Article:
Saturday, May 30, 2009

Lead on your lips

Lead in lipstick. This article mentions a couple of brands that do (and do not) contain detectable amounts of lead. For a list of lead-free lipsticks, click here.

Lipstick is hardly the only offender in the cosmetics world. Click here to check other kinds of makeup, including mascara. Some manufacturers add mercury to mascara and other kinds of eye makeup. Minnesota banned these products last year.

It's so exhausting keeping up with all the hidden toxins in products that we put in and on our bodies, but what choice do we have? Because it's unlikely that learning or behavioral problems, or even eventual cancers, would ever be definitively traced back to a specific company's plastic bottle, or to a specific company's BPA-lined alunimum can, or to a specific brand of cosmetics (and that's due in large part that there are so many sources of exposure to these toxins), there's little chance that these companies are ever going to face any kind of financial penalty for cutting costs by using cheap, dangerous chemicals in their products.

"Sure, it makes people sick or causes learning disabilities, but it does it so gradually that it's extremely unlikely that the cause of the problem would ever be traced back to us." That's what's called an acceptable level of risk. When corporations talk about an acceptable level of risk, they're talking about the likelihood of having to pay huge sums of precious, precious money in fines and punitive damages. But when people talk about an acceptable level of risk, they're talking about their families' health.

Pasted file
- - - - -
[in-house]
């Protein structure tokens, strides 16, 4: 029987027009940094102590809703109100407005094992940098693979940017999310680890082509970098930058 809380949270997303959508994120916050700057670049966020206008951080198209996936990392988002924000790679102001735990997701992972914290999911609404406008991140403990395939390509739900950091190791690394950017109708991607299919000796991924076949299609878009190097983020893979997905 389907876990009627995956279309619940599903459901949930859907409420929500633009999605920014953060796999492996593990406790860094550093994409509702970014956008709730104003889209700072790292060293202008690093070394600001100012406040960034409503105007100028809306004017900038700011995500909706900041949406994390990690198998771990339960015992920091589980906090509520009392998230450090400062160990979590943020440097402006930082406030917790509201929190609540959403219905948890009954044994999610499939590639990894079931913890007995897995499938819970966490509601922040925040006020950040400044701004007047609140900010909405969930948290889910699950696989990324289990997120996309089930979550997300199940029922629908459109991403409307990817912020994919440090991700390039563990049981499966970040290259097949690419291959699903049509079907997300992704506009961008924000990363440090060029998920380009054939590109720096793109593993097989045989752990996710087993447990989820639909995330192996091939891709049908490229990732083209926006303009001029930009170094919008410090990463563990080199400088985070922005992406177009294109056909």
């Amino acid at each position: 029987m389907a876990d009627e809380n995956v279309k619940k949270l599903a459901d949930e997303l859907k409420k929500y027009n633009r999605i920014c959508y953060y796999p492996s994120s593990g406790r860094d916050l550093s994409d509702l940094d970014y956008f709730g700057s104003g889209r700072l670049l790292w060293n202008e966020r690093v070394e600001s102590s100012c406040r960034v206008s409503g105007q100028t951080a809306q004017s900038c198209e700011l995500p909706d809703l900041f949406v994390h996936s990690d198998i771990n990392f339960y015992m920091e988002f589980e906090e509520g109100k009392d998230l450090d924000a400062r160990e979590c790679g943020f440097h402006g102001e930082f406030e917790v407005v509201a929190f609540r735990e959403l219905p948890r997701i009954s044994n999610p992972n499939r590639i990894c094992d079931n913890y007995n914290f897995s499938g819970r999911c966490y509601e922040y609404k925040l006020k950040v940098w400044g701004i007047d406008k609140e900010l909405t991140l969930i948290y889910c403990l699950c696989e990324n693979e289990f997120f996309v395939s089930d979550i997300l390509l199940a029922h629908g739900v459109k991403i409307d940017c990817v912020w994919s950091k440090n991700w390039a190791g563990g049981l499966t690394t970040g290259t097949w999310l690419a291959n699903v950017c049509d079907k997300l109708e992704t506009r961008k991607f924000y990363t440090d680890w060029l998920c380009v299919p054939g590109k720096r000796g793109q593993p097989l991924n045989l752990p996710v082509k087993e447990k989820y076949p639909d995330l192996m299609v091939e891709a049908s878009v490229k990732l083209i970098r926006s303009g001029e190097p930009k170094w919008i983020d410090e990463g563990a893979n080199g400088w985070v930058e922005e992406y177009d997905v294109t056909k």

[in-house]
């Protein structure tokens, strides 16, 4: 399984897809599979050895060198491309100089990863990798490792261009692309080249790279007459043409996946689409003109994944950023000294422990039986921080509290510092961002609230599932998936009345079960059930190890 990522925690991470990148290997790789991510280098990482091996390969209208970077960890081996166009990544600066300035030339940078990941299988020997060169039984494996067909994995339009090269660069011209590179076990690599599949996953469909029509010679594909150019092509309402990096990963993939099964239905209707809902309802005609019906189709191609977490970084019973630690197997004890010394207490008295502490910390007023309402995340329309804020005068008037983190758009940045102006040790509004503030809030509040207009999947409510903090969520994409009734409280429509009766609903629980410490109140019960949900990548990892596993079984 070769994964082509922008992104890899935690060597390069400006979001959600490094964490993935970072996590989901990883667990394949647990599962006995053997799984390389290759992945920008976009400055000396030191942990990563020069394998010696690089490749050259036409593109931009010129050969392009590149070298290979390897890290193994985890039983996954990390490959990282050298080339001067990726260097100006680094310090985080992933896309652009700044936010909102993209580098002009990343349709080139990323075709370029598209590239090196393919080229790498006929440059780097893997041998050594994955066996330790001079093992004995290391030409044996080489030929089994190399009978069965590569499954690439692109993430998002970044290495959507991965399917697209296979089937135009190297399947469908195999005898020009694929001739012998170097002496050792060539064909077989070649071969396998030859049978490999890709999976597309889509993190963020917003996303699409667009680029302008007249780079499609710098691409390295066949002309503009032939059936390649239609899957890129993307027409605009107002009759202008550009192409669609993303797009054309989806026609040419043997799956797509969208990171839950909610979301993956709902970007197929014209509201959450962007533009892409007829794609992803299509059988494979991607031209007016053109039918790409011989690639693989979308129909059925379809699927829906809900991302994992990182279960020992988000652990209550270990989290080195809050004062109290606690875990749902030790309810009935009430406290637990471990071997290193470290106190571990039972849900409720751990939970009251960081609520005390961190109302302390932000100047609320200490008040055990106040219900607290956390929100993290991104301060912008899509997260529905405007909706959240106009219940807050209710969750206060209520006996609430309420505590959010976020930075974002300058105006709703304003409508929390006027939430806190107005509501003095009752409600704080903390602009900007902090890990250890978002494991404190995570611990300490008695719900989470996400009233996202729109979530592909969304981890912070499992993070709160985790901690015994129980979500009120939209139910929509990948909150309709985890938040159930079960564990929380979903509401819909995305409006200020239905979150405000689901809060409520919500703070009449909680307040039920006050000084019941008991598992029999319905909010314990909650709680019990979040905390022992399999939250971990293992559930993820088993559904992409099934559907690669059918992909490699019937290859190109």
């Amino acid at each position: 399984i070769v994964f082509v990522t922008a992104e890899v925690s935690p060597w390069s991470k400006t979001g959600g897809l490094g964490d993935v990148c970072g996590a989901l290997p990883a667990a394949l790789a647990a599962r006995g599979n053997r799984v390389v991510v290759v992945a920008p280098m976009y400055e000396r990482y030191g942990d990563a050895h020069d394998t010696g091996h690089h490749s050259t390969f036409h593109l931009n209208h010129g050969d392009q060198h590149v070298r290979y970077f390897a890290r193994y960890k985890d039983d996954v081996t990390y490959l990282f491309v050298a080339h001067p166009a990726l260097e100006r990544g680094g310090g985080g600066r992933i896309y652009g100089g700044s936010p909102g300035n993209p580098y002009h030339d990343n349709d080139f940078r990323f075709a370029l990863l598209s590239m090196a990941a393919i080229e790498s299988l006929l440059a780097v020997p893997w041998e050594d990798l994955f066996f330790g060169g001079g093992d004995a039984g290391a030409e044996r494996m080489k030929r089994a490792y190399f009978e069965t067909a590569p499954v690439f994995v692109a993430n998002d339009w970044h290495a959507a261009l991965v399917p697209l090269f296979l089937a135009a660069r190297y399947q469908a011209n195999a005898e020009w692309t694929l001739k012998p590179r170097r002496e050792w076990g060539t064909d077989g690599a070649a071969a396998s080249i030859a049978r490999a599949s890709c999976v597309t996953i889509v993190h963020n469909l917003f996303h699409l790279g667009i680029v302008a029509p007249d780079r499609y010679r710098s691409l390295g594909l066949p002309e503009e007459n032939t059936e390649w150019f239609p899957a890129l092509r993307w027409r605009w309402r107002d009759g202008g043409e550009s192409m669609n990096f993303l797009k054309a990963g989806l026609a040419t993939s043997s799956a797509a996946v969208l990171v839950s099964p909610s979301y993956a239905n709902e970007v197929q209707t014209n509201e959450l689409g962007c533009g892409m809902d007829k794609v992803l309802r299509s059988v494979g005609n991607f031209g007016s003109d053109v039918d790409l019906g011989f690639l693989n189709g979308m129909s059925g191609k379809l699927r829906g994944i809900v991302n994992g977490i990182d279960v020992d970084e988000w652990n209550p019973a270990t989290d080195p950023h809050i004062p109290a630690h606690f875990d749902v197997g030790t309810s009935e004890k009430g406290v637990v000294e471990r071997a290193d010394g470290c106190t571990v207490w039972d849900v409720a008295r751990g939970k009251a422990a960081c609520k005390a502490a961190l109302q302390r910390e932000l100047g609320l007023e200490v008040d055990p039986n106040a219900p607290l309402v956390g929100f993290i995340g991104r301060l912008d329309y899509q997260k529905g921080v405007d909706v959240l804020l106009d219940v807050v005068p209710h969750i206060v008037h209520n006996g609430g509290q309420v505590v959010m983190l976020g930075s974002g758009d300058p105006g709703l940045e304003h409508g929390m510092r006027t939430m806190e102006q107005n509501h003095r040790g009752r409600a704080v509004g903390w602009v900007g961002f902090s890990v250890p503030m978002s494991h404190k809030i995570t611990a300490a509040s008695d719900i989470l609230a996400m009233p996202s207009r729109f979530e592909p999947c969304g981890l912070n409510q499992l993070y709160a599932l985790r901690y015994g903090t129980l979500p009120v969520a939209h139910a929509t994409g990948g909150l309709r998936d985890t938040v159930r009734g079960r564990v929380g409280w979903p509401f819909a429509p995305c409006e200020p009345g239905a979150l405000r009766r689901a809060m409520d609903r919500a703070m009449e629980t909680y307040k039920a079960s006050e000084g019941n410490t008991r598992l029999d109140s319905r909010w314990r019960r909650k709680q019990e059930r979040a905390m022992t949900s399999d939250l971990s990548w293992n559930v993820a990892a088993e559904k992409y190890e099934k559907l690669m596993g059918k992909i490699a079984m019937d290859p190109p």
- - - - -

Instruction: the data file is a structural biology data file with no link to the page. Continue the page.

Clearly we and they do not share the same primary concerns, so it is up to us to be vigilant, no matter how exhausting it can be to learn of a new risk in a product about which we previously were unconcerned. We can't afford to put our heads in the sand and give up. The only way to encourage companies to offer more healthful products is to vote with our wallets and stop buying products that pose health risks. For example, contrary to the commercial, Snapple didn't just recently discover sugar. It started making iced tea with sugar instead of high fructose corn syrup for a very obvious reason: to make money. The company recognized a demand for products with less "shit" in them, and responded.

The sugared iced tea, by the way, is excellent.

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